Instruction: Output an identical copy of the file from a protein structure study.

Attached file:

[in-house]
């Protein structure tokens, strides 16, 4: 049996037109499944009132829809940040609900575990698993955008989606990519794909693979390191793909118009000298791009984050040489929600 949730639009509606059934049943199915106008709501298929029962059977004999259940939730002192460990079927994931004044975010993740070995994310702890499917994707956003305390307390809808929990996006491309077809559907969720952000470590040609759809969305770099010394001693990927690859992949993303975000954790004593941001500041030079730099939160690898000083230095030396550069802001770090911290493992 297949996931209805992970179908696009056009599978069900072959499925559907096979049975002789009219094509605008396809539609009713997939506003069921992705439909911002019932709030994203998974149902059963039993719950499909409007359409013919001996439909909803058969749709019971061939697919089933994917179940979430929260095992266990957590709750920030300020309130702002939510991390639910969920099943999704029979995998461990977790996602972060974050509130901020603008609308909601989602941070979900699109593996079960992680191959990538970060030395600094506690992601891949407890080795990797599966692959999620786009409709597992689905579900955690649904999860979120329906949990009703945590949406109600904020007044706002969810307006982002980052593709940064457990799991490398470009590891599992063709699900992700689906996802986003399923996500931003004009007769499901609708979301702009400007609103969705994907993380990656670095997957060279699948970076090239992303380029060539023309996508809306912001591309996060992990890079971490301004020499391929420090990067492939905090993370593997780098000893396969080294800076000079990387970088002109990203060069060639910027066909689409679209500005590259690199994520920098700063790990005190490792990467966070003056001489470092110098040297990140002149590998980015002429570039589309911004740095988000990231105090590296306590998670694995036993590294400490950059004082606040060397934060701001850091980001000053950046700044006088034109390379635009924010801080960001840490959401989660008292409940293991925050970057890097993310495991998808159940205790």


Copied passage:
[in-house]
């Protein structure tokens, strides 16, 4: 049996037109499944009132829809940040609900575990698993955008989606990519794909693979390191793909118009000298791009984050040489929600 949730639009509606059934049943199915106008709501298929029962059977004999259940939730002192460990079927994931004044975010993740070995994310702890499917994707956003305390307390809808929990996006491309077809559907969720952000470590040609759809969305770099010394001693990927690859992949993303975000954790004593941001500041030079730099939160690898000083230095030396550069802001770090911290493992 297949996931209805992970179908696009056009599978069900072959499925559907096979049975002789009219094509605008396809539609009713997939506003069921992705439909911002019932709030994203998974149902059963039993719950499909409007359409013919001996439909909803058969749709019971061939697919089933994917179940979430929260095992266990957590709750920030300020309130702002939510991390639910969920099943999704029979995998461990977790996602972060974050509130901020603008609308909601989602941070979900699109593996079960992680191959990538970060030395600094506690992601891949407890080795990797599966692959999620786009409709597992689905579900955690649904999860979120329906949990009703945590949406109600904020007044706002969810307006982002980052593709940064457990799991490398470009590891599992063709699900992700689906996802986003399923996500931003004009007769499901609708979301702009400007609103969705994907993380990656670095997957060279699948970076090239992303380029060539023309996508809306912001591309996060992990890079971490301004020499391929420090990067492939905090993370593997780098000893396969080294800076000079990387970088002109990203060069060639910027066909689409679209500005590259690199994520920098700063790990005190490792990467966070003056001489470092110098040297990140002149590998980015002429570039589309911004740095988000990231105090590296306590998670694995036993590294400490950059004082606040060397934060701001850091980001000053950046700044006088034109390379635009924010801080960001840490959401989660008292409940293991925050970057890097993310495991998808159940205790």